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Publication numberUS20040154933 A1
Publication typeApplication
Application numberUS 10/364,840
Publication dateAug 12, 2004
Filing dateFeb 11, 2003
Priority dateFeb 11, 2003
Also published asCA2515425A1, EP1592802A2, EP1592802B1, WO2004072606A2, WO2004072606A3, WO2004072606B1
Publication number10364840, 364840, US 2004/0154933 A1, US 2004/154933 A1, US 20040154933 A1, US 20040154933A1, US 2004154933 A1, US 2004154933A1, US-A1-20040154933, US-A1-2004154933, US2004/0154933A1, US2004/154933A1, US20040154933 A1, US20040154933A1, US2004154933 A1, US2004154933A1
InventorsVasile Cosofret
Original AssigneeInstrumentation Laboratory Company
Export CitationBiBTeX, EndNote, RefMan
External Links: USPTO, USPTO Assignment, Espacenet
Polymeric membranes for use in electrochemical sensors
US 20040154933 A1
Abstract
A method for reducing interference caused by contaminants on the detection and/or measurement of an analyte in a biological sample includes providing a chemical sensor that contains carboxylated polyvinyl chloride (PVC—COOH) as a polymer component of the sensor's polymeric membrane. A biological sample containing the analyte of interest and a contaminant is placed in contact with the chemical sensor that includes PVC—COOH as a polymer component of the sensor's polymeric membrane. The analyte of interest in the biological sample is then measured and/or detected by the chemical sensor without interference by the contaminant.
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Claims(24)
What is claimed is:
1. A method for reducing interference caused by at least one contaminant while detecting or measuring at least one analyte in a biological sample, comprising:
providing an electrode comprising a sensor and a polymeric membrane, the polymeric membrane comprising carboxylated polyvinyl chloride;
contacting the electrode with the biological sample containing at least one contaminant and at least one analyte; and
detecting or measuring the at least one analyte in the biological sample, wherein the detection or measurement of the at least one analyte is substantially free from interference caused by the at least one contaminant in the biological sample.
2. The method according to claim 1, wherein the polymeric membrane is positioned between the chemical sensor and the biological sample.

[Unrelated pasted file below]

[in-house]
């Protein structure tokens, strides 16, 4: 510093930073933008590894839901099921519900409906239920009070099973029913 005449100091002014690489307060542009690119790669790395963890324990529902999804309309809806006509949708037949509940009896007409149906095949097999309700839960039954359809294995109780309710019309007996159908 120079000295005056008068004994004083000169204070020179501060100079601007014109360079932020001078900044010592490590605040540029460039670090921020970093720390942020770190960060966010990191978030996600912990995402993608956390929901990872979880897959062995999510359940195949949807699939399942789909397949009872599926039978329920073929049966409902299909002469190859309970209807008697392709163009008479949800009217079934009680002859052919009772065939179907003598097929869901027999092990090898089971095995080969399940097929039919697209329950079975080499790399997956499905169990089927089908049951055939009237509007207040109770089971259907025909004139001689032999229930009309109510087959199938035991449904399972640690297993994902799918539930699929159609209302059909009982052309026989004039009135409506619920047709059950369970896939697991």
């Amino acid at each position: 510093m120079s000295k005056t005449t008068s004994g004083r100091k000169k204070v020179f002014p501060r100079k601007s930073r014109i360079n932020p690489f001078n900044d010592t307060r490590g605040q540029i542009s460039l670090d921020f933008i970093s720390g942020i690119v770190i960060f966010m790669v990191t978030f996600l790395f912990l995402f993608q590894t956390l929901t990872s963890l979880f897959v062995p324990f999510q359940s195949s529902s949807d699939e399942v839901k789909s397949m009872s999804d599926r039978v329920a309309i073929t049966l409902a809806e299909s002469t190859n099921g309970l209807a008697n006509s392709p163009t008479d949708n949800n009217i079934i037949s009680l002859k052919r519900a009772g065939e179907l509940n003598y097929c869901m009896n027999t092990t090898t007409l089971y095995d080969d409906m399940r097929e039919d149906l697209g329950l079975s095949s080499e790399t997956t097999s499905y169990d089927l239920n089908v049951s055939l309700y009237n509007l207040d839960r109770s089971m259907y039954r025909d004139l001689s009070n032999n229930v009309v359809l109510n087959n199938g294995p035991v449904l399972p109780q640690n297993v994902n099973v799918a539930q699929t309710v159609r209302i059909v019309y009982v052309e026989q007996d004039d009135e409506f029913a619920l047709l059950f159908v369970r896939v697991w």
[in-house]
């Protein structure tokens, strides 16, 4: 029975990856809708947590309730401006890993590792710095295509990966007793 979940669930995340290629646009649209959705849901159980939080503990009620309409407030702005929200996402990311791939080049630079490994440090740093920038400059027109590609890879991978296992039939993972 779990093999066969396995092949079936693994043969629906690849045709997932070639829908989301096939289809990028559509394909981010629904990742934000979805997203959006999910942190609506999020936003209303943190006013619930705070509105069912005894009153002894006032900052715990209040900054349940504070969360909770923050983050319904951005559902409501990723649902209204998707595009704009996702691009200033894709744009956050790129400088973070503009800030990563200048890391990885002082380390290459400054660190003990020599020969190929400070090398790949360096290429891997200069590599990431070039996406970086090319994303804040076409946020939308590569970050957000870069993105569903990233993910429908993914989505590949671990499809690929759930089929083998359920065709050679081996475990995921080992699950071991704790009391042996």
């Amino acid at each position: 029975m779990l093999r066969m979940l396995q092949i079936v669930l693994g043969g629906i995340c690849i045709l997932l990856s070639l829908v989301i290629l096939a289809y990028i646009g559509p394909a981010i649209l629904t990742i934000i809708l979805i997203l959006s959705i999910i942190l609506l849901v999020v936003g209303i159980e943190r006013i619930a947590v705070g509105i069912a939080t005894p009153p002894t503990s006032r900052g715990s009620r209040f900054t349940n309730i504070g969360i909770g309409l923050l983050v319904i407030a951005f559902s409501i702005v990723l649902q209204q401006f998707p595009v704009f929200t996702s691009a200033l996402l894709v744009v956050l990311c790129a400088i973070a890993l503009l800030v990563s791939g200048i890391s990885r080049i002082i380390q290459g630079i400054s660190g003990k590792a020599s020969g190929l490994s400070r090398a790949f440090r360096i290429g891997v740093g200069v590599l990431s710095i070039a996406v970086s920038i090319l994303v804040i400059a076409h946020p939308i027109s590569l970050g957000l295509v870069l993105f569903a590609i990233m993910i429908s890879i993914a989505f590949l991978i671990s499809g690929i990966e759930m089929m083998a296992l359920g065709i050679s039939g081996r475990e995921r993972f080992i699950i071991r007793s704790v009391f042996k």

3. The method according to claim 1, wherein the contaminant comprises a lipophilic anionic species.
4. The method according to claim 1, wherein the contaminant comprises an anesthetic.
5. The method according to claim 1, wherein the contaminant comprises an analgesic.
6. The method according to claim 1, wherein the contaminant comprises thiopental sodium.
7. The method according to claim 1, wherein the contaminant comprises a member of the group consisting of phenyloin, ibuprofen, fenoprofen, salicylate, valproate, and ε-aminocaproate.
8. The method according to claim 1, wherein the analyte comprises an inorganic cation.
9. The method according to claim 8, wherein the inorganic cation comprises sodium.
10. The method according to claim 8, wherein the inorganic cation comprises potassium.
11. The method according to claim 8, wherein the inorganic cation comprises calcium.
12. The method according to claim 8, wherein the inorganic cation comprises hydrogen.
13. The method according to claim 8, wherein the inorganic cation comprises lithium.
14. The method according to claim 8, wherein the inorganic cation comprises ammonium.
15. The method according to claim 8, wherein the inorganic cation comprises magnesium.
16. The method according to claim 1 wherein the analyte comprises a dissolved gas.
17. The method according to claim 16, wherein the dissolved gas comprises carbon dioxide.
18. The method according to claim 1 wherein the analyte comprises a biological metabolite.
19. The method according to claim 18, wherein the biological metabolite comprises urea.
20. The method according to claim 18, wherein the biological metabolite comprises a member of the group consisting of carbohydrates, peptides, lipids, and nucleotides.
21. The method according to claim 1 wherein the carboxylated polyvinyl chloride contains 0.1 to 5% carboxyl groups by weight.
22. The method according to claim 1 wherein the biological sample comprises a body fluid.
23. The method according to claim 22 wherein the biological sample comprises blood.
24. The method according to claim 22 wherein the biological sample comprises urine.
Description
    TECHNICAL FIELD
  • [0001]
    The present invention is related to the field of electrochemical sensors, particularly to the reduction of interference with the measurements of such sensors caused by contaminants in an analytical sample.
  • BACKGROUND INFORMATION
  • [0002]
    Researchers and clinicians often need to measure the concentration of various analytes in biological samples. These analytes include dissolved gases (e.g. carbon dioxide), ions (e.g. hydrogen, sodium, potassium, calcium, lithium, ammonium, and magnesium), and biologically active molecules (e.g. urea). In many cases, the biological sample is a body fluid taken from a patient during an office visit or while undergoing surgery. Proper diagnosis and treatment often depend upon the accuracy of these measurements and the speed with which they are obtained.
  • [0003]
    An electrochemical sensor system is an analytical tool that can be used to measure the concentration of an analyte in a biological sample. The electrochemical sensor contains a physical transducer, such as a metal electrode, separated from the analytical sample by at least one semi-permeable membrane. The membrane imparts the selectivity to a given electrochemical sensor. The proper choice of membrane components allows for electrochemical sensors that can accurately detect and measure analytes in complex mixtures, such as whole blood.
  • [0004]